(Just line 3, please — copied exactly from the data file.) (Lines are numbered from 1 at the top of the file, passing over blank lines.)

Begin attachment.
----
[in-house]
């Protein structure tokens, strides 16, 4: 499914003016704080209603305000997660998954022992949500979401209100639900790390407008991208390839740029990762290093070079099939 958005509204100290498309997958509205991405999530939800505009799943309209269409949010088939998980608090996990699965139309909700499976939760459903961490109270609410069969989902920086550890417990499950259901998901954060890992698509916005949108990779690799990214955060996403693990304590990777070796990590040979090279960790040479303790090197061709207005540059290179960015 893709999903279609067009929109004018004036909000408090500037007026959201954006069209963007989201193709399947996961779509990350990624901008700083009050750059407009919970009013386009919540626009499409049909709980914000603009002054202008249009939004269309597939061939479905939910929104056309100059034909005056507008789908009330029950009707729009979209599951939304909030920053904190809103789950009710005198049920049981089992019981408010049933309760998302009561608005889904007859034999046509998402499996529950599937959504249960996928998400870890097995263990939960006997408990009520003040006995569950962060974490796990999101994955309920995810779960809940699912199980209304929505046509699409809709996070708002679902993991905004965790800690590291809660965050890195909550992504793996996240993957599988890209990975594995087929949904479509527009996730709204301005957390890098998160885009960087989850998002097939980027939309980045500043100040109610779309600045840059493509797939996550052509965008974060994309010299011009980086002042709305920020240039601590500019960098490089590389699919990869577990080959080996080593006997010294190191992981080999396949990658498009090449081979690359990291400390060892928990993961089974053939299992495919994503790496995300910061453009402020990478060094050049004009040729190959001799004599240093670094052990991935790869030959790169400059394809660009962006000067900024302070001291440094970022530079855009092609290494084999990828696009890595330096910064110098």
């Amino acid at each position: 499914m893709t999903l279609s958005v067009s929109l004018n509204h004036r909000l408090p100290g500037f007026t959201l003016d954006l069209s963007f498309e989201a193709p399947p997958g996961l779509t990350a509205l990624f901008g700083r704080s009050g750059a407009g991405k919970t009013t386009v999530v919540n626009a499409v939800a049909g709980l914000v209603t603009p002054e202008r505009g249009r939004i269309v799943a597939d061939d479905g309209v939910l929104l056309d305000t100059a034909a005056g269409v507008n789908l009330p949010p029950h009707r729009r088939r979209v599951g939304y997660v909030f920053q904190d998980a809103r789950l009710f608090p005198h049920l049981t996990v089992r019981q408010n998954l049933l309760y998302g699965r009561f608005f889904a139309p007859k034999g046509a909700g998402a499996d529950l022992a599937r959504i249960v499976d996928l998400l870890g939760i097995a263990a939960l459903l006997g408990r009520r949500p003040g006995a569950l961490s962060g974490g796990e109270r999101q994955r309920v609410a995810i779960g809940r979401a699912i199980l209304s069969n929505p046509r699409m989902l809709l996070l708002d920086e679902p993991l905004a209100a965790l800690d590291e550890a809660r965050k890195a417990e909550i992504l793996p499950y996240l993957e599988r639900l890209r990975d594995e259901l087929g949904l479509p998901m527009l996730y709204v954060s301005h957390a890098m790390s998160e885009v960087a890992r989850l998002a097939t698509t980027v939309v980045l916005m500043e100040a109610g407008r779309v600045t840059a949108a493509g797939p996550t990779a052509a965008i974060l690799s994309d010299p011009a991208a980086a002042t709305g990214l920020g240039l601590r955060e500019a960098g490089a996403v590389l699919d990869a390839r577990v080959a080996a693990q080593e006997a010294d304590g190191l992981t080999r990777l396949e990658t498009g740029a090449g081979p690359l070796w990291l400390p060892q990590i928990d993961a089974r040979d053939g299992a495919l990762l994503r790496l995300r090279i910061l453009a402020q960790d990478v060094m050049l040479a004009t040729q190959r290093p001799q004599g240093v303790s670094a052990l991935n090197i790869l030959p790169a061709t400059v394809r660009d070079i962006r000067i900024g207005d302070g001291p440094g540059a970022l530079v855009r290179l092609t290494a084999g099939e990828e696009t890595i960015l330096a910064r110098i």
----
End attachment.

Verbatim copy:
């Amino acid at each position: 499914m893709t999903l279609s958005v067009s929109l004018n509204h004036r909000l408090p100290g500037f007026t959201l003016d954006l069209s963007f498309e989201a193709p399947p997958g996961l779509t990350a509205l990624f901008g700083r704080s009050g750059a407009g991405k919970t009013t386009v999530v919540n626009a499409v939800a049909g709980l914000v209603t603009p002054e202008r505009g249009r939004i269309v799943a597939d061939d479905g309209v939910l929104l056309d305000t100059a034909a005056g269409v507008n789908l009330p949010p029950h009707r729009r088939r979209v599951g939304y997660v909030f920053q904190d998980a809103r789950l009710f608090p005198h049920l049981t996990v089992r019981q408010n998954l049933l309760y998302g699965r009561f608005f889904a139309p007859k034999g046509a909700g998402a499996d529950l022992a599937r959504i249960v499976d996928l998400l870890g939760i097995a263990a939960l459903l006997g408990r009520r949500p003040g006995a569950l961490s962060g974490g796990e109270r999101q994955r309920v609410a995810i779960g809940r979401a699912i199980l209304s069969n929505p046509r699409m989902l809709l996070l708002d920086e679902p993991l905004a209100a965790l800690d590291e550890a809660r965050k890195a417990e909550i992504l793996p499950y996240l993957e599988r639900l890209r990975d594995e259901l087929g949904l479509p998901m527009l996730y709204v954060s301005h957390a890098m790390s998160e885009v960087a890992r989850l998002a097939t698509t980027v939309v980045l916005m500043e100040a109610g407008r779309v600045t840059a949108a493509g797939p996550t990779a052509a965008i974060l690799s994309d010299p011009a991208a980086a002042t709305g990214l920020g240039l601590r955060e500019a960098g490089a996403v590389l699919d990869a390839r577990v080959a080996a693990q080593e006997a010294d304590g190191l992981t080999r990777l396949e990658t498009g740029a090449g081979p690359l070796w990291l400390p060892q990590i928990d993961a089974r040979d053939g299992a495919l990762l994503r790496l995300r090279i910061l453009a402020q960790d990478v060094m050049l040479a004009t040729q190959r290093p001799q004599g240093v303790s670094a052990l991935n090197i790869l030959p790169a061709t400059v394809r660009d070079i962006r000067i900024g207005d302070g001291p440094g540059a970022l530079v855009r290179l092609t290494a084999g099939e990828e696009t890595i960015l330096a910064r110098i």